President Ram Nath Kovind on Thursday approved the Muslim Women (Protection of Rights on Marriage) Second Ordinance, 2019. The ordinance makes the practice of instant triple talaq a penal offence.

The Union Cabinet had given its approval to re-issue the ordinance on Tuesday. The government failed to pass the bill, known as the triple talaq bill, in the Rajya Sabha during the Budget session of Parliament.

With the president’s nod, the ordinance will come into force for the third time in less than a year.

“The proposed Ordinance will protect the rights of married Muslim women and prevent divorce by the practice of instantaneous and irrevocable ‘talaq-e-biddat’ by their husbands,” the government said in a press release on Tuesday. “It will discourage the practice of triple talaq i.e. talaq-e-biddat. Promulgation of the proposed Ordinance will provide the rights of subsistence allowance, custody of minor children to victims of triple talaq, that is, talaq-e-biddat.”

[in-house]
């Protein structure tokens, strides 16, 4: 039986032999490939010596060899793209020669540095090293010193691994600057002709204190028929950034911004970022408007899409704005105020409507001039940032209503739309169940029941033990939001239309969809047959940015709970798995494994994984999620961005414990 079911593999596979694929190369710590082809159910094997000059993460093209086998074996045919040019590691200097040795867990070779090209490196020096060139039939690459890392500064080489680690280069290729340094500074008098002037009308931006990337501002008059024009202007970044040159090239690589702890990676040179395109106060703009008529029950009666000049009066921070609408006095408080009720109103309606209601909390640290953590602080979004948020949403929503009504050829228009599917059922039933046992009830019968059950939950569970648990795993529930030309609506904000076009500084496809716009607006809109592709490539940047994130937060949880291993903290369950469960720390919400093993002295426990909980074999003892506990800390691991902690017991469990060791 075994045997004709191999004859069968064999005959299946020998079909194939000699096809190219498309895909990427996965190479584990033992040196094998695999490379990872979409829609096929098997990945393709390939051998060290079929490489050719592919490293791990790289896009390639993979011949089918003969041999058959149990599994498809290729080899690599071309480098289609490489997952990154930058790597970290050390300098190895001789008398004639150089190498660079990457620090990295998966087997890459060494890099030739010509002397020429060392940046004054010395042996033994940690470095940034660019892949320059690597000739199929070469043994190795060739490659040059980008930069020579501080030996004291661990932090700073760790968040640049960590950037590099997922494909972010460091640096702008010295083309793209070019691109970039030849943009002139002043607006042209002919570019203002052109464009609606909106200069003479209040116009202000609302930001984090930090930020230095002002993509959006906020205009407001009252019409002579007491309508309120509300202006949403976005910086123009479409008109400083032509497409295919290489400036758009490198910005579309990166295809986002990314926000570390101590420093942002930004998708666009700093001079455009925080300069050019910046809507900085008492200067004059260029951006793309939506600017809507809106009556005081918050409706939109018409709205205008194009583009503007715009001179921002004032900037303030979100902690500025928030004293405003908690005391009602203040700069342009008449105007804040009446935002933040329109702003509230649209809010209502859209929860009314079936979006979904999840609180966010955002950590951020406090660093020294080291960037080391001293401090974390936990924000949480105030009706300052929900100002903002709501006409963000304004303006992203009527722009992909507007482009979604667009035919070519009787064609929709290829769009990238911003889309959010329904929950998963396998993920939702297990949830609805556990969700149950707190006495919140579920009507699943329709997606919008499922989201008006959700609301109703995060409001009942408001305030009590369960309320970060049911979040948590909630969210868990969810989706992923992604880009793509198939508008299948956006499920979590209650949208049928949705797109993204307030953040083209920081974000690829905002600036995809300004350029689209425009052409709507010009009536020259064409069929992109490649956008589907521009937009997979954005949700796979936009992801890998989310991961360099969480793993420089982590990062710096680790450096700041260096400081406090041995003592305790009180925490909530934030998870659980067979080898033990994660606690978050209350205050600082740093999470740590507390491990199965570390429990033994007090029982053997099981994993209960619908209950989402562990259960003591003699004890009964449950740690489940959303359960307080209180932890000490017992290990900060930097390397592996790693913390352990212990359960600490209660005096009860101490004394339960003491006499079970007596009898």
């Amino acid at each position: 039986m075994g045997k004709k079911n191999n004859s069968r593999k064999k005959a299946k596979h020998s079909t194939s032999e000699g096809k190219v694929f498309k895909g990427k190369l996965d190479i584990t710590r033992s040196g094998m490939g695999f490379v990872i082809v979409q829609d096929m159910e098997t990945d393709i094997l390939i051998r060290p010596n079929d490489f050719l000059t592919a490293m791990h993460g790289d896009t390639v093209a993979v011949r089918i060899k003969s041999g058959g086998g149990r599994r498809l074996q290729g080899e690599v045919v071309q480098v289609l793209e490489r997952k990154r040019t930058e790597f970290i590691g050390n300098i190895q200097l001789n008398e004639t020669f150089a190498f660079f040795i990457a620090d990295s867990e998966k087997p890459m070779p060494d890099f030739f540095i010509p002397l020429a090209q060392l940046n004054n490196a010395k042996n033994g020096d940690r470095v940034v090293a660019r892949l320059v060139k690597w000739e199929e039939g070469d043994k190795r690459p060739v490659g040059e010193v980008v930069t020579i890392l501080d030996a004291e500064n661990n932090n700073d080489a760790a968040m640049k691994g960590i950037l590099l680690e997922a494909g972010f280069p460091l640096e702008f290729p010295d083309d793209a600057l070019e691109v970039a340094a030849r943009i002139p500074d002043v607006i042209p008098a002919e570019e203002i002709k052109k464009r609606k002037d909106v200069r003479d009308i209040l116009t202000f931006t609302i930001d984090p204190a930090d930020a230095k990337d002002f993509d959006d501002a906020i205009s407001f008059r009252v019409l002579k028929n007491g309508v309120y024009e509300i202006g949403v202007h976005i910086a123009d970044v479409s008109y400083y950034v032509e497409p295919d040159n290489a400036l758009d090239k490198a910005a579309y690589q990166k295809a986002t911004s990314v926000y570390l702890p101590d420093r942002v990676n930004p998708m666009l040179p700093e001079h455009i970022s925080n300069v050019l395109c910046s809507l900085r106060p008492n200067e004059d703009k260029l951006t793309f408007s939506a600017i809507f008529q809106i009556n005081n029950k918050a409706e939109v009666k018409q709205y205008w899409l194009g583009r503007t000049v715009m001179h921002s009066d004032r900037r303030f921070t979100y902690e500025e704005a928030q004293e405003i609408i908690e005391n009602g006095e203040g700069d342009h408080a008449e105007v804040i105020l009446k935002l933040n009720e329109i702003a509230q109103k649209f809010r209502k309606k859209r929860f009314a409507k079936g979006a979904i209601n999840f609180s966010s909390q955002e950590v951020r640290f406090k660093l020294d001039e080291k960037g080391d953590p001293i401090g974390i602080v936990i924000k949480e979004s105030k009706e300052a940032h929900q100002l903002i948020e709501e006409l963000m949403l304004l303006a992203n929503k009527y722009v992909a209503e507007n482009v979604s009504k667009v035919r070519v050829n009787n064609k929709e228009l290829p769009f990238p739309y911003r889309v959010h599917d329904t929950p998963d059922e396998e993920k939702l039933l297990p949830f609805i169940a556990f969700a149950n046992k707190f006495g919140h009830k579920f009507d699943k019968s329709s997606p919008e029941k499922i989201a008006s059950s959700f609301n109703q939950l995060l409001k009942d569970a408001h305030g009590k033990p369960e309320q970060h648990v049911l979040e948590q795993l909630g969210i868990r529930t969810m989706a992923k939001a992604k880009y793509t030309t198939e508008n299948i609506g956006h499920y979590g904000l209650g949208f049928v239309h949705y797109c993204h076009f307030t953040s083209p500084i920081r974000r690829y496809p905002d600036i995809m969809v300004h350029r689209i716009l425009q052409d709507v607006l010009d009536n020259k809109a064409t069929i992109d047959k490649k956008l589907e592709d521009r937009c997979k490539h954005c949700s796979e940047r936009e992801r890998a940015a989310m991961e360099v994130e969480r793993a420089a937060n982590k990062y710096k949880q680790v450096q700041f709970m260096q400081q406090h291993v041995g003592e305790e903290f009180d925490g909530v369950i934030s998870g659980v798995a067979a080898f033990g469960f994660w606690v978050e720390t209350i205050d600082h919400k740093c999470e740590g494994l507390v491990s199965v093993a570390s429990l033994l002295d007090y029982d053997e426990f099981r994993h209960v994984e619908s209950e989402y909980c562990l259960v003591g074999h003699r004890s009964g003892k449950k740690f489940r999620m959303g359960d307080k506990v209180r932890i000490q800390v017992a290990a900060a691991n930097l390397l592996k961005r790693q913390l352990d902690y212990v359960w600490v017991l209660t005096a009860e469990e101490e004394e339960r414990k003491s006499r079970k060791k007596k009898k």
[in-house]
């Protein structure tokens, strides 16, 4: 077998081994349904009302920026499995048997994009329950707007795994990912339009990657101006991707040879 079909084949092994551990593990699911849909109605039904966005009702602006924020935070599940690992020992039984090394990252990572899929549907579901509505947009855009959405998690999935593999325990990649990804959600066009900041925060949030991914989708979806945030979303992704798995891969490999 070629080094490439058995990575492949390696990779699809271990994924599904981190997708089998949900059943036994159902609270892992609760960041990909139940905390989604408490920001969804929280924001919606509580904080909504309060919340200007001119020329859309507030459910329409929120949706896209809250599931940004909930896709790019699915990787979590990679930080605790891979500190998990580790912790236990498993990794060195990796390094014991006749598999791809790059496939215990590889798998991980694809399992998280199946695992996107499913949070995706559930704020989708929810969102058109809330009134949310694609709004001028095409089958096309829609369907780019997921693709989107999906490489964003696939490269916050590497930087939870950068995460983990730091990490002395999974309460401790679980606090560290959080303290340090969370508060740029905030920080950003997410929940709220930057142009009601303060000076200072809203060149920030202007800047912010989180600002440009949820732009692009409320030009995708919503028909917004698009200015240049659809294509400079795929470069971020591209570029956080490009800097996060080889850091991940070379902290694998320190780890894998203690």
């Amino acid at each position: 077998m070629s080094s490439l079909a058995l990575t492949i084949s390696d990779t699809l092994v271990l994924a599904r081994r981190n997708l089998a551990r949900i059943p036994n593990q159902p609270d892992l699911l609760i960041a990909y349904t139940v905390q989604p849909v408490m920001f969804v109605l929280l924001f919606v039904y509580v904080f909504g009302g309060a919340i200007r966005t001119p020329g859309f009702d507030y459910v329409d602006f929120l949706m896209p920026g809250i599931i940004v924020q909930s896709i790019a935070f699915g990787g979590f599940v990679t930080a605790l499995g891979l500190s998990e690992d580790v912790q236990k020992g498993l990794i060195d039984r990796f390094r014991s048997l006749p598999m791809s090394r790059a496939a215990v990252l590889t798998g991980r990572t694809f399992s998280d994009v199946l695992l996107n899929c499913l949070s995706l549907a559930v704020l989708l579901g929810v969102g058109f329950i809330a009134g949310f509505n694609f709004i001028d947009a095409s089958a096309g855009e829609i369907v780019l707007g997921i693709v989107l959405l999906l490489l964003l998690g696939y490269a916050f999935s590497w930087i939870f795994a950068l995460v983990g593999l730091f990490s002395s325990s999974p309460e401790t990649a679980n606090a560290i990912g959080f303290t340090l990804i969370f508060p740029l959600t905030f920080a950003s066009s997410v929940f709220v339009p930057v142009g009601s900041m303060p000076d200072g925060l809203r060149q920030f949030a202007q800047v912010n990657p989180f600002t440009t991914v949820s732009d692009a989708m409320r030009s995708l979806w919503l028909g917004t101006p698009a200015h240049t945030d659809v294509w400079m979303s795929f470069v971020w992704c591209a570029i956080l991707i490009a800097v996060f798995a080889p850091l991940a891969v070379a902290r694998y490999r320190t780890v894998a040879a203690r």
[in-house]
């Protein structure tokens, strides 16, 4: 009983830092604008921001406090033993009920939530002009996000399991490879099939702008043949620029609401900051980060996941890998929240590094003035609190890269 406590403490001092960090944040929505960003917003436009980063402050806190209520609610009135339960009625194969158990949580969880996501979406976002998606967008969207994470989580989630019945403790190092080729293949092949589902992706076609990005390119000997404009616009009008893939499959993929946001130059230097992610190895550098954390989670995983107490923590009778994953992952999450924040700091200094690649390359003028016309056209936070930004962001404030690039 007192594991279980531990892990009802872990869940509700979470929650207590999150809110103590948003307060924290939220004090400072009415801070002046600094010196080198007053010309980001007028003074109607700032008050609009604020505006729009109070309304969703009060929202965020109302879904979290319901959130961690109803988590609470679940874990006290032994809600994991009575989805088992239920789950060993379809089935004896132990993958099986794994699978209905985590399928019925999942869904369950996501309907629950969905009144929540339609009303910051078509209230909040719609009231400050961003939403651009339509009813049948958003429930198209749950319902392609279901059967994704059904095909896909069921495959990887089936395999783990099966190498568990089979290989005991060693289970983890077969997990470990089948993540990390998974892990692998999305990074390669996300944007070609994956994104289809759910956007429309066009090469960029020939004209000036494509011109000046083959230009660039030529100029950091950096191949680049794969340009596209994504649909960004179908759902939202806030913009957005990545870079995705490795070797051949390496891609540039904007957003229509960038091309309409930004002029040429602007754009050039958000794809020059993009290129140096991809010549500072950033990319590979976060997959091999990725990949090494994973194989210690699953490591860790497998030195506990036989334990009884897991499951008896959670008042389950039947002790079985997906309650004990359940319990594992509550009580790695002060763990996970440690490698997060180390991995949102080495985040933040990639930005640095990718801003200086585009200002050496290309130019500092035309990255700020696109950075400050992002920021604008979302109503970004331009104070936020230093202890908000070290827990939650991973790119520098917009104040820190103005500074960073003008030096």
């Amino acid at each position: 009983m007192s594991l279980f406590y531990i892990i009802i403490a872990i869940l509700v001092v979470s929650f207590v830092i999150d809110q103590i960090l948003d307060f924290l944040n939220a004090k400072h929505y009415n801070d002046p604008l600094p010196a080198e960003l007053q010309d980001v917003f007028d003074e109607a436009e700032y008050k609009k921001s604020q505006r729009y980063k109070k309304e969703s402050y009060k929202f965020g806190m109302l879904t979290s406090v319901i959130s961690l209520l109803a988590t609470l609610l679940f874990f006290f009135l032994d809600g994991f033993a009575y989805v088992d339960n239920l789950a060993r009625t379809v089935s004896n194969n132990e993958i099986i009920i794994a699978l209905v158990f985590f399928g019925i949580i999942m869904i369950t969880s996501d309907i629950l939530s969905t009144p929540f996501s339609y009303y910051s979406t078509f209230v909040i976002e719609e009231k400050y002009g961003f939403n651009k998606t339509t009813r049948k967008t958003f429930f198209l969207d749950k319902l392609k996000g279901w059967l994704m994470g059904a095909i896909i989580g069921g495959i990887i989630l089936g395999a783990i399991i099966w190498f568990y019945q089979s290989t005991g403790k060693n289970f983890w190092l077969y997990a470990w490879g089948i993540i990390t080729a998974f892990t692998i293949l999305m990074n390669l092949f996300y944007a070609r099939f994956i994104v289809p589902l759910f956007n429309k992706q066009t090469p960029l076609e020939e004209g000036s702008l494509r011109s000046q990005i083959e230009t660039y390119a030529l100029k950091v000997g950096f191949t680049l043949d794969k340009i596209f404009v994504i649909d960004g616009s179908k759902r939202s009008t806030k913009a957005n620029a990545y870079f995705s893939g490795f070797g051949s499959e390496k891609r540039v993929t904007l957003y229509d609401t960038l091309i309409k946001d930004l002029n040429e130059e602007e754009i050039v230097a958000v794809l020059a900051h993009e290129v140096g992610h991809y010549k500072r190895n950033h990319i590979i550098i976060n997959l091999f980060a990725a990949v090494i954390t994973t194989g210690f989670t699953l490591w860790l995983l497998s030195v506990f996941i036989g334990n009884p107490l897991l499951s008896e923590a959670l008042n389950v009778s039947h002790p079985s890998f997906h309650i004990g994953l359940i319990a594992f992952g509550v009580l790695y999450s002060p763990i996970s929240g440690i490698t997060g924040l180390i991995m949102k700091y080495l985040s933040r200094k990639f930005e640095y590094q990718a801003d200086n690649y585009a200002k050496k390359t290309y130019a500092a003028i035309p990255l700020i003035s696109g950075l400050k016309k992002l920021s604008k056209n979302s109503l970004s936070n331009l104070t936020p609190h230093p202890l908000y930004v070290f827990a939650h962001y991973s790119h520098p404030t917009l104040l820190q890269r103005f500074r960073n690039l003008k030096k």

The Opposition has demanded that the bill be sent to a select joint parliamentary committee before being passed into law. The government, however, has rejected this demand.

The Congress, earlier this month, vowed to scrap the bill if it is elected to power following the Lok Sabha polls, which are expected to be held in April and May. Mahila Congress President Sushmita Dev claimed at the party’s National Minorities Conference in New Delhi that Prime Minister Narendra Modi was using the bill as a tool to imprison Muslim men and to create an atmosphere of confrontation between Muslim men and women.

The BJP subsequently lashed out at the Congress, accusing it of minority appeasement.

The Centre had first promulgated the Muslim Women (Protection of Rights on Marriage) Ordinance in September 2018. A bill to replace it was passed in the Lok Sabha in December, but remained pending in the Rajya Sabha. The government promulgated the ordinance again after the Winter Session of Parliament, but could not pass the bill in the Rajya Sabha during the Budget session. The ordinance is set to lapse on June 3, when the current government’s term ends and before the next session of Parliament.